An evening walk with Amy along the thames, from the O2 eastwards, with Juv YLGs on my mind and mudlarking on hers, was fruitful for both.
The right-hand bird is a brute, classic (probably male), it was joined by the nice contrasty bird on the left, which, although smaller, shares the features i look for in a Yellow-Leg, although I didnt see the open wing or tail pattern. The tertials have a slight notching to them, which is acceptable and well within range for Michahellis and this patterning is limited to the tips.
Evening light looked great but ruined this photo in a way… Such a great tail pattern. I also noted a pair of Oystercatchers and a single common sandpiper along the water’s edge.
It was booked weeks before, and much looked forward to. A trip to Visit Friend Laurence P on the south coast in an attempt to find some of the first arriving juvenile Yellow-Legged Gulls on the year.
Our first site drew a blank, but a small boating lake within Princes Park, Eastbourne was host to this beast. Presumably a Male, the bird gave incredibly close views and we got through two loaves of mighty white pretty quickly.
The bird was quite worn on the tertials, most scaps and the tail, which seemed to be slightly stuck together, perhaps a substance picked up on route from the Med, as a ringed bird in the same place a few years back from Perpignan would suggest.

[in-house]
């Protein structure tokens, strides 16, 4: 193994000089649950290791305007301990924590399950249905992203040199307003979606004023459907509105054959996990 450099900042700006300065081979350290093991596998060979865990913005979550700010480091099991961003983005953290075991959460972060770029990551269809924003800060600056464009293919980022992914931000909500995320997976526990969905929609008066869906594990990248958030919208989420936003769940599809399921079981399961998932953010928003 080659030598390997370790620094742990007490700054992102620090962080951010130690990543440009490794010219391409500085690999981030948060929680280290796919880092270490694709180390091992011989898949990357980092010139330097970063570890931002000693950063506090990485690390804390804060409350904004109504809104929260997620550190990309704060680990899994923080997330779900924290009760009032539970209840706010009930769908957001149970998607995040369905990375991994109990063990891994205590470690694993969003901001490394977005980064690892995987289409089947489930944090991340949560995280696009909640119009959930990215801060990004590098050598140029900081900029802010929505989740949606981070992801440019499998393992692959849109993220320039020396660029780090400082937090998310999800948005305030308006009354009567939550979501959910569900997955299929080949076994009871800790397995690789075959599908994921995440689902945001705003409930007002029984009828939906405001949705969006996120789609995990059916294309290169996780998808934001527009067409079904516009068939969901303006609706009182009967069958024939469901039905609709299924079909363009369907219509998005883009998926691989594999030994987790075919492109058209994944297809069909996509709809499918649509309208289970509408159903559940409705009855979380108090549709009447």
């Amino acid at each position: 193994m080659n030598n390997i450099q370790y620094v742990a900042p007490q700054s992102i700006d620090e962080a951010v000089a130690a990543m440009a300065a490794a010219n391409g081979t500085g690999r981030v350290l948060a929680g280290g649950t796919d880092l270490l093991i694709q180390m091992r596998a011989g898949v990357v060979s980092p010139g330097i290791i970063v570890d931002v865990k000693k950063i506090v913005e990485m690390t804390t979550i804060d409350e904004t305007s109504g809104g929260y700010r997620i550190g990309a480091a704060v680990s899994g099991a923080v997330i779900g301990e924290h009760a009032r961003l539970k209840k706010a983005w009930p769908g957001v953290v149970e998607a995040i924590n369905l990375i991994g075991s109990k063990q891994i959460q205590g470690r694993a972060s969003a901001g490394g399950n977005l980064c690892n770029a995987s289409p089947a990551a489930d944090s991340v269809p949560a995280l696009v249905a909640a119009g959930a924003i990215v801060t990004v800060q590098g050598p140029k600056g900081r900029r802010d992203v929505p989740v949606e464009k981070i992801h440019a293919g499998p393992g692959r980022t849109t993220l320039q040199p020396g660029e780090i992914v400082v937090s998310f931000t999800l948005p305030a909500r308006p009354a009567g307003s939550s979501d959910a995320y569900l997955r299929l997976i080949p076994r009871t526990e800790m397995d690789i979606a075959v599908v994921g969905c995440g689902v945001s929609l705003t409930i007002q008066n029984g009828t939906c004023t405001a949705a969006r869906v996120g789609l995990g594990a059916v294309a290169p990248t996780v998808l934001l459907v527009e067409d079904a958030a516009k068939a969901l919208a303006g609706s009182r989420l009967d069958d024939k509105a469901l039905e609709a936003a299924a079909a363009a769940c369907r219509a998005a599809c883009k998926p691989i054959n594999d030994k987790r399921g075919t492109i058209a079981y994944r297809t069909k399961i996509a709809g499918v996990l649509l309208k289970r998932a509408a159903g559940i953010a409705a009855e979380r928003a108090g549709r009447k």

The following day we returned to the same spot to find a different bird. Smaller, slightly less worn and just as generous with its proximity.
On approaching the underpass along the main path of Walthamstow Marsh I heard a distant; sweet and bright dysllabic whistle, unfamiliar in a patch context but defiantly totally arresting. My thinking was it sounded like a Rosefinch, having only heard one sing a few weeks before at Dungeness it was fresh in my mind but this wasnt full song and without seeing the bird I was reluctant to blast out a hasty “just found a..” tweet. There is little high ground and i couldn’t see the bird at all which had gone silent for a while but began to sing again after 15 minutes or so and I eventually clapped eyes on it. An adult Male Rosefinch!
With nine previous records its a good bird for London. Many people seem to have come to see, and hear it and I’m very pleased to have eventually found a (much more) twitchable bird on the patch.